Elin Naurin: Life events and adult political socialization. The case of how pregnancy changes engagement with politics
Elin Naurin (University of Gothenburg) will give a talk on "Life events and adult political socialization. The case of how pregnancy changes engagement with politics".
Abstract: This talk focuses on fundamental processes behind adult political socialization. More specifically, the role of early parenthood for political attentiveness will be discussed. Elin Naurin is the head of the recently started Gothenburg Research Program on Pregnancy and Politics and she will give a unique first insight into project results focusing, among other things, on the effects of pregnancy on political attentiveness and political participation. It is widely believed that pregnancy and birth-giving are life-changing experiences for most women and their partners. Still, there are few systematic studies of how pregnancy and childbirth matter to the individual’s political development. Data comes from the Swedish Citizen panel of LORE (N=60,000) where respondents who eventually become pregnant (and partners of pregnant women) are followed until a year after childbirth. Results show that pregnancy and birth-giving demobilize women to pay less attention to political information and to express lower interest in politics in general. This phenomenon lasts at least until the baby is 12 months of age, and it is not observed in male partners of pregnant women, suggesting a significant – and previously unproven – political consequence of pregnancy. Results are important as they highlight understudied biological and psychological mechanisms behind the well-known gender gap in political knowledge and efficacy. In addition, the implication is that pregnancy in itself – and not only parenthood – entails a political process for the individual and should be studied as such. The talk will also include recent results on how pregnancy and early parenthood change emotions as well as policy opinions and Naurin will describe her more recent ongoing panel survey, the PregDem, where she collaborates with obstetricians and midwives to recruit couples at an ultrasound clinic in Gothenburg and connect survey answers to medical variables.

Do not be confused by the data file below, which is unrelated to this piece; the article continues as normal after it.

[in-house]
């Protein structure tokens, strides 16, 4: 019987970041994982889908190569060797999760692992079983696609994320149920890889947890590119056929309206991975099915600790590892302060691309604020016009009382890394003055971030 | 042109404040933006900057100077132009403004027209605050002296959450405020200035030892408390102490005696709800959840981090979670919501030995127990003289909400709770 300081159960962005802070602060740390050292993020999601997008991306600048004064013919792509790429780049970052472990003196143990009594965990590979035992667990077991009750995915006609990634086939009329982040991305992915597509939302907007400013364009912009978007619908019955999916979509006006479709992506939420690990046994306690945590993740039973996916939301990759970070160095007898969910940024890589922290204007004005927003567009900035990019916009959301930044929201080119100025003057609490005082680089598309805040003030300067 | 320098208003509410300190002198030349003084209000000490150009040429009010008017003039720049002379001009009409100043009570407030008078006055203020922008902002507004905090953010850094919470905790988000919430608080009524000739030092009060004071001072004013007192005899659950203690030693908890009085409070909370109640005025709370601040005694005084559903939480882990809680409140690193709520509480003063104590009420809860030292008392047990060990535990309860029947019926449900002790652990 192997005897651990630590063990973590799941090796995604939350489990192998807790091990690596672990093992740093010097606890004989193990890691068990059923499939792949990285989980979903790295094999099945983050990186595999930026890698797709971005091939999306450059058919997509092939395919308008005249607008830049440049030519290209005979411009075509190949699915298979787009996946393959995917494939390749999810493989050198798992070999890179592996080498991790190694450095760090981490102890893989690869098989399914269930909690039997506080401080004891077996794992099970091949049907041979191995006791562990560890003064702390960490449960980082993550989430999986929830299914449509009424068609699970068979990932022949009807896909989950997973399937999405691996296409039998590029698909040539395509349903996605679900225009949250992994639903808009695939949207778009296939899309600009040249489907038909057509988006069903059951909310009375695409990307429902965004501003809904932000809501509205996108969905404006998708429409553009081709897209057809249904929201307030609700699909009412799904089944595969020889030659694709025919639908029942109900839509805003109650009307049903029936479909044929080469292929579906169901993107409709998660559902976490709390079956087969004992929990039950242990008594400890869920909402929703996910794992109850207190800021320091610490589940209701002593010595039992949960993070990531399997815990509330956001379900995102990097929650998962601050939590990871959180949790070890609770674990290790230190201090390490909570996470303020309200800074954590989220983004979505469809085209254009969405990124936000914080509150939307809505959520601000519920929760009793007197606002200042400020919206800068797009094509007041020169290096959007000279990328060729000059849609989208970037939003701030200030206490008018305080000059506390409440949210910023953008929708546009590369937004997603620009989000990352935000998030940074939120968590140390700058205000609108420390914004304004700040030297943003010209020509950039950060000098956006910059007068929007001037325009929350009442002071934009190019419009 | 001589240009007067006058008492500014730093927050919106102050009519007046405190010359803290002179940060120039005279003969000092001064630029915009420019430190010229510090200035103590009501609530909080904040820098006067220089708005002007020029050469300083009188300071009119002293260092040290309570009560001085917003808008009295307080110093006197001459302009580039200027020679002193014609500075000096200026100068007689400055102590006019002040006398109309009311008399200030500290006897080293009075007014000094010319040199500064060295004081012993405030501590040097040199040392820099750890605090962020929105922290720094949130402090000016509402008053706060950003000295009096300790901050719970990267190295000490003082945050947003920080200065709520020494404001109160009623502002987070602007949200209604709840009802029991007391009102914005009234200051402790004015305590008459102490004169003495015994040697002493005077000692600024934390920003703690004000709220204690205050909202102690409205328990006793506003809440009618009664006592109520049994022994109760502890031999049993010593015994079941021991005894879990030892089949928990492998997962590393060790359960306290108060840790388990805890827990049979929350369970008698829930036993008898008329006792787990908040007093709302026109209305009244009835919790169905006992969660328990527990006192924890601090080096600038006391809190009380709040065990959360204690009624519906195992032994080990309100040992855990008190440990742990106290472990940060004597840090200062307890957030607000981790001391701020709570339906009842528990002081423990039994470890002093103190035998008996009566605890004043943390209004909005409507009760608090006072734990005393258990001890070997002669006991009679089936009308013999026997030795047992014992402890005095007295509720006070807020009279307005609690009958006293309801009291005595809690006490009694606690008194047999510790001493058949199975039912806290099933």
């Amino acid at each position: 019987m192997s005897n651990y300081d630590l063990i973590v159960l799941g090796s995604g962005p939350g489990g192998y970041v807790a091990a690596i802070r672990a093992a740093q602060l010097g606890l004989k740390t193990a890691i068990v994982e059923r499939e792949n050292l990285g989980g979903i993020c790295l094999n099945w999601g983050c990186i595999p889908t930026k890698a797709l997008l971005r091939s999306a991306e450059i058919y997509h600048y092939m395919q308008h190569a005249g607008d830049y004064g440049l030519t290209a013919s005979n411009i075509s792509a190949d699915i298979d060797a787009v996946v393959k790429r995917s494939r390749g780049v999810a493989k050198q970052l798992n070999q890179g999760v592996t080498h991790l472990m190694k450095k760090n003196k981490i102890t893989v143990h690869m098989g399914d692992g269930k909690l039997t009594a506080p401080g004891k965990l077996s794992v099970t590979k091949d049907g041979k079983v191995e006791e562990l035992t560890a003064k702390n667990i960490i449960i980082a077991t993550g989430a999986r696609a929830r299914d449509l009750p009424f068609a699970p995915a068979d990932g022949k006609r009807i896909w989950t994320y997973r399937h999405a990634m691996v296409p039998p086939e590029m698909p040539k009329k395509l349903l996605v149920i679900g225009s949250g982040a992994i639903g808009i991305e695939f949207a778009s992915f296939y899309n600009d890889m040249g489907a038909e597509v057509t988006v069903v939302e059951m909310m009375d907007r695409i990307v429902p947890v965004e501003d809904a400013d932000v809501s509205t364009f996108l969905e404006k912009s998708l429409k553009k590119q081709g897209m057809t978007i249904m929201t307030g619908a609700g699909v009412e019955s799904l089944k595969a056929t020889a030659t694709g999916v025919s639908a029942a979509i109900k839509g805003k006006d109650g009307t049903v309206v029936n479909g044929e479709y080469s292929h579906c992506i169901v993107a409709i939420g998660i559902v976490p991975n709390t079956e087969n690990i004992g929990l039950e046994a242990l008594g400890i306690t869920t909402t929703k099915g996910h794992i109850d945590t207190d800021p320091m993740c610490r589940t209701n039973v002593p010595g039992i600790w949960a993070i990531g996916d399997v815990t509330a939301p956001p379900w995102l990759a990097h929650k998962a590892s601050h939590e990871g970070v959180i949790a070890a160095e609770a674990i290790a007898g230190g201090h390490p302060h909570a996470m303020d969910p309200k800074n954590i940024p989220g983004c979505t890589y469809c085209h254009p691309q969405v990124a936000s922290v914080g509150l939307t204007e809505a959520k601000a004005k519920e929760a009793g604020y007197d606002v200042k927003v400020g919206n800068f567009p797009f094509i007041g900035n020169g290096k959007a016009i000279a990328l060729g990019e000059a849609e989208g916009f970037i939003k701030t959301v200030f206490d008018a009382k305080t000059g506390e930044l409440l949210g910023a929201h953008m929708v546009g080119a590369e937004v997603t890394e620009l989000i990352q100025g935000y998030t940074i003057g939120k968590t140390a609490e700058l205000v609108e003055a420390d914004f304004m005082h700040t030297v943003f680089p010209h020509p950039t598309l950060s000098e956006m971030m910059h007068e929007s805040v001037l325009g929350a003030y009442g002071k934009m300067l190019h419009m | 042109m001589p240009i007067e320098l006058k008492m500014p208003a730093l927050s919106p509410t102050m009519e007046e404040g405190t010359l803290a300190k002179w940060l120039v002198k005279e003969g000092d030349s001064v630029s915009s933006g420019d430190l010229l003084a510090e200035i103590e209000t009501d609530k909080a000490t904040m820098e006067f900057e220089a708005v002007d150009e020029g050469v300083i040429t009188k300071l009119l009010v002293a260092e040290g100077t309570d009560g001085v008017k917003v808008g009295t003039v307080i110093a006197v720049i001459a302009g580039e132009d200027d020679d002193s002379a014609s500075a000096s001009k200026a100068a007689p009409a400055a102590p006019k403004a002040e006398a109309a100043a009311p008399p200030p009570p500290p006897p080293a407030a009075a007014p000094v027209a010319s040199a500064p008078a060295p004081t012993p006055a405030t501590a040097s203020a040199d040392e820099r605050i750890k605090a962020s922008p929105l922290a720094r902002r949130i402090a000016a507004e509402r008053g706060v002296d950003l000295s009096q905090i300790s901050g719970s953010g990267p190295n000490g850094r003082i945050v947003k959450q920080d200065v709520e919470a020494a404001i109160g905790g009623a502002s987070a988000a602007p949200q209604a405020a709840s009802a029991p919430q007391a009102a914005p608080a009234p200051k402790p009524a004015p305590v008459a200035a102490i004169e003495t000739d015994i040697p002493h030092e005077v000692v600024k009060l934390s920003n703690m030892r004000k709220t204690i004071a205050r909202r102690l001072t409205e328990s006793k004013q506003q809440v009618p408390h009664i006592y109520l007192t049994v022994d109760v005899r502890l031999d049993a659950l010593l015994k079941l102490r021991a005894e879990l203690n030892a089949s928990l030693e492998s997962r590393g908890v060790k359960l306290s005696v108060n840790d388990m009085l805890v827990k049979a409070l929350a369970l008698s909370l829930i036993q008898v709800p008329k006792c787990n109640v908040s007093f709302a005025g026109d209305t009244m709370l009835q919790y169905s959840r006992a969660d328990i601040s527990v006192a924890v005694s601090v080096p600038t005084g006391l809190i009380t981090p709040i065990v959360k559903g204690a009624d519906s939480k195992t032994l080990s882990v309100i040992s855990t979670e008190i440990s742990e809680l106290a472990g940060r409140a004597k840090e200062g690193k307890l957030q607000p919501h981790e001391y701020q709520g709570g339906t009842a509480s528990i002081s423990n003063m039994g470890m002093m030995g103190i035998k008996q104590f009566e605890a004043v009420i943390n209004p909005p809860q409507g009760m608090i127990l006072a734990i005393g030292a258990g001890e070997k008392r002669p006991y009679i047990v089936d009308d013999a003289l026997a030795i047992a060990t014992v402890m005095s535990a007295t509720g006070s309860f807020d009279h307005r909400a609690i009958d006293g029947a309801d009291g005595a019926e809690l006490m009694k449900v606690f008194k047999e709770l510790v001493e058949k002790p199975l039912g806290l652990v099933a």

Lunch is served at first come, first served basis.